Changes to the Bankruptcy Code in 2005 affected who is eligible to file for Chapter 7 bankruptcy in California and across the country. The addition of the means test analysis, which determines whether you must file for Chapter 7 or Chapter 13 bankruptcy, was one of the modifications. If you have a household income that is greater than the state median for your household size, you are required to conduct a means test analysis. Those whose debts are predominantly non-consumer debts are also exempt from completing a means test analysis. Therefore, if the preponderance of your debts are business-related, you will not be required to complete a means test analysis.
In California, as in all states, the median household income as determined by the Census Bureau is used to determine whether a means test analysis is required. If your total household income exceeds the California median annual income, you will be required to complete a means test to determine if you are eligible to file for Chapter 7 bankruptcy. The last six months of your gross income are used to estimate your annual income. The following median income applies to cases filed in California after March 15, 2010:
FAMILY SIZE - 1 EARNER - 2 PEOPLE - 3 PEOPLE - 4 PEOPLE
California - $47,969 - $64,647 - $70,638 - $79,194 - $79,194
The median household income fluctuates and is amended nearly annually. The updated median household income for the state of California can be found on the website of the US Trustees, along with updated median income tables.
The amounts indicated above are based on your household's annual gross income. Who must be counted and who can be counted as part of your household, as well as who's income must be counted, can affect whether a means test analysis is required to qualify for Chapter 7 bankruptcy in California. In order to qualify for Chapter 7 bankruptcy, a means test is not necessary if your income is below the median for your household size.
Are You Eligible for Chapter 7 Bankruptcy if You Do Not Need to Complete the Means Test?
If you are not required to conduct a means test analysis, you are not automatically eligible for Chapter 7 bankruptcy. To determine your eligibility, you must also consider whether you have sufficient funds to pay off your creditors. After paying monthly necessities, there is a high likelihood that you will qualify for Chapter 7 bankruptcy if you have less than $100 remaining. Rent, utilities, food, clothing, medical and dental expenses, car insurance, car payment, car maintenance, petroleum, and health insurance are considered necessary expenses. If you have less than $100 to pay your creditors after deducting reasonable amounts for each, you may qualify for Chapter 7 bankruptcy. Typically, you will deduct necessary expenses from your monthly net income (income minus taxation) to determine this.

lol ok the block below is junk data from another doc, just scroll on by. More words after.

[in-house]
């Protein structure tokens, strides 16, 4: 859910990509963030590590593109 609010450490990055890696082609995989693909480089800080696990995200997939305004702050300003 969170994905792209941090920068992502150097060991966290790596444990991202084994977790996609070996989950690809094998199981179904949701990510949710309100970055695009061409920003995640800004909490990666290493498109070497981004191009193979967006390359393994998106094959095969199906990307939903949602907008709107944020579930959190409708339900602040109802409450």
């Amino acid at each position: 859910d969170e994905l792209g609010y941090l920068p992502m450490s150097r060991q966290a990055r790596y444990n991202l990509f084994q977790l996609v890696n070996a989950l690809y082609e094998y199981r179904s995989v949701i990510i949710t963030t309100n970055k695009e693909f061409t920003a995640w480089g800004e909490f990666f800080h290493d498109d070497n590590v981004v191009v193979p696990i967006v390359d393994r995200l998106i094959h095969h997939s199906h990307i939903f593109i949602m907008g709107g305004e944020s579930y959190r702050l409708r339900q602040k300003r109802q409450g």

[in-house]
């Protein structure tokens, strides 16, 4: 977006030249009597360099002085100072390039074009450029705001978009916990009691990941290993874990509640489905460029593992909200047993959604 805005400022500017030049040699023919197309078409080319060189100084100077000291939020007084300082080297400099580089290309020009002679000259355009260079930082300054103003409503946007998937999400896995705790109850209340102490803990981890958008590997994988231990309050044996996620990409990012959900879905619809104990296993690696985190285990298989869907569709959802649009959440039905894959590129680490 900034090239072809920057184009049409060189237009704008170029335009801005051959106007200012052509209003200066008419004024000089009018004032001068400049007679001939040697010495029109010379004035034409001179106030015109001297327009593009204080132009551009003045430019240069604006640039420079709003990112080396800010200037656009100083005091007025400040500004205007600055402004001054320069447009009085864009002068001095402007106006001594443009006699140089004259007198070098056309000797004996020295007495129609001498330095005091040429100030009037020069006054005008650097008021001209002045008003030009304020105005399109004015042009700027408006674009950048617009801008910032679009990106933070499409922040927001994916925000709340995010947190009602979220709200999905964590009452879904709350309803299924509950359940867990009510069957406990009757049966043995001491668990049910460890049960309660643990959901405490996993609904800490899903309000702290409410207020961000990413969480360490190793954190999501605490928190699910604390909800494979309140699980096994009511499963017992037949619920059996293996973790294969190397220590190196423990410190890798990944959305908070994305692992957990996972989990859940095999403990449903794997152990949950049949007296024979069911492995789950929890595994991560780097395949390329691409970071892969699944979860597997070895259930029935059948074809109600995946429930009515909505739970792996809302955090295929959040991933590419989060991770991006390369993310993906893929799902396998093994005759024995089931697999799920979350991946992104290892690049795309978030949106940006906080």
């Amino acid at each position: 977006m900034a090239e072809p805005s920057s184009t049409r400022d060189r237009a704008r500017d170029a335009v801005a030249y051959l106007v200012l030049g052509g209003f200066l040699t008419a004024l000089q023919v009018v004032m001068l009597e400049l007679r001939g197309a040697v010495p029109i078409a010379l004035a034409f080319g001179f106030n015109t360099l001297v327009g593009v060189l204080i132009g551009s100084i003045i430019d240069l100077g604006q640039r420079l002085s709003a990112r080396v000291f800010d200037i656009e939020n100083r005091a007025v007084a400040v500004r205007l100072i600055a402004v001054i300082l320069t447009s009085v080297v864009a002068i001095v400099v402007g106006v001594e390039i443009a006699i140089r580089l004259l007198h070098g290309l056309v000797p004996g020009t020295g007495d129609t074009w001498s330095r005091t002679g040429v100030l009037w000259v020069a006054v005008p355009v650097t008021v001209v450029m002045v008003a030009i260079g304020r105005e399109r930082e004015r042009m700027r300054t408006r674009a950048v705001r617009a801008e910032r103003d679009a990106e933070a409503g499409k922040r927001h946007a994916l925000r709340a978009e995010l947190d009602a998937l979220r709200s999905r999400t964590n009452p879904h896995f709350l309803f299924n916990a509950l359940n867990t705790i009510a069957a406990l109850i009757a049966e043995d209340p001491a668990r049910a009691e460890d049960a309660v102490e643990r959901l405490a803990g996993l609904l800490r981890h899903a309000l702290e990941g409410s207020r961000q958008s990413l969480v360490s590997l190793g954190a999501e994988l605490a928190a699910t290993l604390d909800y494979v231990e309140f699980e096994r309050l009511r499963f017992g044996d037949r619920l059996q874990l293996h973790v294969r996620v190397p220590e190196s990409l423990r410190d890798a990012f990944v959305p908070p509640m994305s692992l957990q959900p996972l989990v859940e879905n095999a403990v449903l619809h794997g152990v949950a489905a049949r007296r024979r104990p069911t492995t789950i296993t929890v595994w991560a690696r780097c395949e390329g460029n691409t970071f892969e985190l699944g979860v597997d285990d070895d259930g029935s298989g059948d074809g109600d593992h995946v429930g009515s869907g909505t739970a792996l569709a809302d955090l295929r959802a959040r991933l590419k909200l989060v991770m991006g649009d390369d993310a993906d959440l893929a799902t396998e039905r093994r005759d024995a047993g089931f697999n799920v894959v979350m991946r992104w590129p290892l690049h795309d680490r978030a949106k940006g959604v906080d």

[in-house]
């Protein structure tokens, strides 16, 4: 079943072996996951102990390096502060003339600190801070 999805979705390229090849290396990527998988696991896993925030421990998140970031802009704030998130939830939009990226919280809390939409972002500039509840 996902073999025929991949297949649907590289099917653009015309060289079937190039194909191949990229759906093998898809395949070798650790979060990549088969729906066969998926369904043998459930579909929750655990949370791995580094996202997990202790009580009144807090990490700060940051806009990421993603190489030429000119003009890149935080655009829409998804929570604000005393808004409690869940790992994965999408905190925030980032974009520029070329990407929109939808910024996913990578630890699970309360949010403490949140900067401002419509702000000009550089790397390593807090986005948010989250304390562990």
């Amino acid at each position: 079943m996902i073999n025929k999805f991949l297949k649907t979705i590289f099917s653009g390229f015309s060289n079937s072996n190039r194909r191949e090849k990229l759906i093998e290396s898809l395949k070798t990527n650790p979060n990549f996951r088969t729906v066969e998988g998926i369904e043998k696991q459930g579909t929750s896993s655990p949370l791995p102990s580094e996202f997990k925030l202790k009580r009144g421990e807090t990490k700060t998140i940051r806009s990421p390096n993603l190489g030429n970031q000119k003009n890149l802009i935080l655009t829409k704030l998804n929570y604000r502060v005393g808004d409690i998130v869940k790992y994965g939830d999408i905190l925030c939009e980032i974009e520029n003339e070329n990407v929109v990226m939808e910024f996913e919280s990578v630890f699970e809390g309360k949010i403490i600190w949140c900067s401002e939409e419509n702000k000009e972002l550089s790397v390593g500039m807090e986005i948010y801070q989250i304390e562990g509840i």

When deducting your monthly expenses, keep in mind that they must be reasonable for each item. It is unlikely that the court will permit the following scenario:
Gross monthly income of $3000 for a one-person household. After income taxes are deducted, he is left with a net monthly income of $2,200 for expenses. His monthly expenditures are $2,150. Although he has less than $100 remaining to pay creditors, his monthly budget deducts $800 for food due to eating out with companions. A $800 monthly food expenditure for a single individual would be considered abusive unless there was a special explanation.
If you have disposable income available to pay creditors, the Trustee may file a motion for abuse. If you have more than $100 remaining to pay your creditors, you may need to file for Chapter 13 bankruptcy. You may be required to complete a 36-month payment plan in which you pay creditors with your monthly disposable income.
What Happens if Your Income Exceeds the Median?
If your income is greater than the median for your household size, you will need to take an additional step to determine if you qualify for Chapter 7 bankruptcy. The means test analysis is a test that requires you to input your gross income for the past six months, then deduct IRS standard allowances for housing, food, medical, and transportation expenses. Taxes, health insurance payments, term life insurance, secured payments, child care, education expenses for children under 18, charitable contributions, alimony, child support, and payments for taxes owed to the IRS and state are also considered by the IRS when determining if there is sufficient disposable income to pay creditors. If there is no disposable income after deducting these expenses using a means test analysis, Chapter 7 bankruptcy can still be filed. Here you will find the standard deductions that the means test analysis employs for certain items.
If you fail the means test analysis and earn more than the median income, you may be required to complete a 60-month Chapter 13 repayment plan to your creditors. The Trustee may file a motion for abuse if you file for Chapter 7 bankruptcy without satisfying the means test. If the trustee files a motion for abuse, you will be required to defend yourself and demonstrate that special circumstances make you eligible for Chapter 7 bankruptcy.
You must consult with an experienced bankruptcy attorney to determine if filing for bankruptcy is a viable option for you. There are a number of additional factors that can affect your eligibility for bankruptcy and your decision to file for Chapter 7 bankruptcy. Considerations such as the value of your assets and the nature of your obligations can affect whether bankruptcy is a viable option for you.
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